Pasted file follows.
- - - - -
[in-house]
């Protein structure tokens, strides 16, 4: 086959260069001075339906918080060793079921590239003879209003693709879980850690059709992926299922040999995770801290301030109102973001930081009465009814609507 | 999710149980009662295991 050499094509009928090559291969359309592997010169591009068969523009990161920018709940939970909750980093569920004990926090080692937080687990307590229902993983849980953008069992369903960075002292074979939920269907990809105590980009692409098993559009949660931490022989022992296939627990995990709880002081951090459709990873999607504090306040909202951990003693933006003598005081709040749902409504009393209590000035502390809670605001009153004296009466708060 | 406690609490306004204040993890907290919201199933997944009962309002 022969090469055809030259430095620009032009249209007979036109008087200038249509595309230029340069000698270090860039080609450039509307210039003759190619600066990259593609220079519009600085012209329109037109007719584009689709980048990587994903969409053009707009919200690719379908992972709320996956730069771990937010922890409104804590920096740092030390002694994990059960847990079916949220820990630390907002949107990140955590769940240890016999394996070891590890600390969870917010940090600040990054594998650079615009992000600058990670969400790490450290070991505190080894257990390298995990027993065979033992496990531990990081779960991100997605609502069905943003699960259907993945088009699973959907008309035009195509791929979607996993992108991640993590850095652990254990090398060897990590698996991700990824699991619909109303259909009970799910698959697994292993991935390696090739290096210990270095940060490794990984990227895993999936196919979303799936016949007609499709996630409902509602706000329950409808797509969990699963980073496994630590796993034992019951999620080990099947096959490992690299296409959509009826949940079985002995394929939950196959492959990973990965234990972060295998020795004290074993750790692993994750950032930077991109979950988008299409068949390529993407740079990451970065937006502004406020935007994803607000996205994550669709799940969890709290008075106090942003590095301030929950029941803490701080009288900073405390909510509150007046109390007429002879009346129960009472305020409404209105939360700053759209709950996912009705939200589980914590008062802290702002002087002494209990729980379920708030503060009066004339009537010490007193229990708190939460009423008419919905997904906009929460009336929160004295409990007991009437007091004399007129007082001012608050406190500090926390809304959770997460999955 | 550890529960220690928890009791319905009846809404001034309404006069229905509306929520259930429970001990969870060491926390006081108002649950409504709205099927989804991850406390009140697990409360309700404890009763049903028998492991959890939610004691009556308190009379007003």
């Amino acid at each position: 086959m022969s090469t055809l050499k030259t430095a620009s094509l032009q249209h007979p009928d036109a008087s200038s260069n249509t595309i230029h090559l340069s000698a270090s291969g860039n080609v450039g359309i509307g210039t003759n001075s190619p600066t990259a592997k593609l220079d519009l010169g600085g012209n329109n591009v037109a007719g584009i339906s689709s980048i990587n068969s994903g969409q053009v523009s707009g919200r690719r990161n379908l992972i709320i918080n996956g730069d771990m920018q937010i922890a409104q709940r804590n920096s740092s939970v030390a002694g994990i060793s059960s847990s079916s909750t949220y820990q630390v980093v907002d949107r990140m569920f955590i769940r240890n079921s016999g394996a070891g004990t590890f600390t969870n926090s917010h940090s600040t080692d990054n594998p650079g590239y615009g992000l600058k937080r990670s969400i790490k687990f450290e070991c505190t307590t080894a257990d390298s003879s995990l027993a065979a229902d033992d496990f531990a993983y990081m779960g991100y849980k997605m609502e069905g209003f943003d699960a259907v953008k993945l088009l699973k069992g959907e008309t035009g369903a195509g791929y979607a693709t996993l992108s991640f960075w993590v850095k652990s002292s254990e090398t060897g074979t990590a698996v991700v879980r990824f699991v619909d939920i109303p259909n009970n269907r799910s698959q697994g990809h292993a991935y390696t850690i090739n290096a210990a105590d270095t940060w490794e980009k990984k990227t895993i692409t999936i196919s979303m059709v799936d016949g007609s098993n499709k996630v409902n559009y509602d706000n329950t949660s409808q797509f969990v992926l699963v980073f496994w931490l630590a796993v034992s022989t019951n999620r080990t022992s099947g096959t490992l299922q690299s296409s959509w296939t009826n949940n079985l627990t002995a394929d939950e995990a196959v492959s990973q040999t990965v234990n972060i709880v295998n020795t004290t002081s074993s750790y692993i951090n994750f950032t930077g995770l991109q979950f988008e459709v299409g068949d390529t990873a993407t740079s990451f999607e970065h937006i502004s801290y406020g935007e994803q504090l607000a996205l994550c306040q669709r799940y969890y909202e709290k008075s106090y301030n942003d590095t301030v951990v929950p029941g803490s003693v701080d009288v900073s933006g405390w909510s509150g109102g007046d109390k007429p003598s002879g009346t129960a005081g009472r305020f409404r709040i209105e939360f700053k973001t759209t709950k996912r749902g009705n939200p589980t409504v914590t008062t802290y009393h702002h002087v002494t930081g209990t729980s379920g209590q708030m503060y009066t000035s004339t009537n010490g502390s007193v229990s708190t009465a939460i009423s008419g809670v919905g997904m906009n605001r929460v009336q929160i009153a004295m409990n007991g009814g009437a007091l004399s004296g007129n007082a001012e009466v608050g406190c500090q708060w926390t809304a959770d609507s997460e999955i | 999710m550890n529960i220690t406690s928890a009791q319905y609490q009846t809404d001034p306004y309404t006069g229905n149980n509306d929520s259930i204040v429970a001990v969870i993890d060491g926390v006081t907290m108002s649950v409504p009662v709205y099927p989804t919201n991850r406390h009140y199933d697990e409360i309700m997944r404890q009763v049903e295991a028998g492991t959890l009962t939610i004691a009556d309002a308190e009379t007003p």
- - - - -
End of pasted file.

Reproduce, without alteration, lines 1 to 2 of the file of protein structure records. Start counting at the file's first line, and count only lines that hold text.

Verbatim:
[in-house]
């Protein structure tokens, strides 16, 4: 086959260069001075339906918080060793079921590239003879209003693709879980850690059709992926299922040999995770801290301030109102973001930081009465009814609507 | 999710149980009662295991 050499094509009928090559291969359309592997010169591009068969523009990161920018709940939970909750980093569920004990926090080692937080687990307590229902993983849980953008069992369903960075002292074979939920269907990809105590980009692409098993559009949660931490022989022992296939627990995990709880002081951090459709990873999607504090306040909202951990003693933006003598005081709040749902409504009393209590000035502390809670605001009153004296009466708060 | 406690609490306004204040993890907290919201199933997944009962309002 022969090469055809030259430095620009032009249209007979036109008087200038249509595309230029340069000698270090860039080609450039509307210039003759190619600066990259593609220079519009600085012209329109037109007719584009689709980048990587994903969409053009707009919200690719379908992972709320996956730069771990937010922890409104804590920096740092030390002694994990059960847990079916949220820990630390907002949107990140955590769940240890016999394996070891590890600390969870917010940090600040990054594998650079615009992000600058990670969400790490450290070991505190080894257990390298995990027993065979033992496990531990990081779960991100997605609502069905943003699960259907993945088009699973959907008309035009195509791929979607996993992108991640993590850095652990254990090398060897990590698996991700990824699991619909109303259909009970799910698959697994292993991935390696090739290096210990270095940060490794990984990227895993999936196919979303799936016949007609499709996630409902509602706000329950409808797509969990699963980073496994630590796993034992019951999620080990099947096959490992690299296409959509009826949940079985002995394929939950196959492959990973990965234990972060295998020795004290074993750790692993994750950032930077991109979950988008299409068949390529993407740079990451970065937006502004406020935007994803607000996205994550669709799940969890709290008075106090942003590095301030929950029941803490701080009288900073405390909510509150007046109390007429002879009346129960009472305020409404209105939360700053759209709950996912009705939200589980914590008062802290702002002087002494209990729980379920708030503060009066004339009537010490007193229990708190939460009423008419919905997904906009929460009336929160004295409990007991009437007091004399007129007082001012608050406190500090926390809304959770997460999955 | 550890529960220690928890009791319905009846809404001034309404006069229905509306929520259930429970001990969870060491926390006081108002649950409504709205099927989804991850406390009140697990409360309700404890009763049903028998492991959890939610004691009556308190009379007003």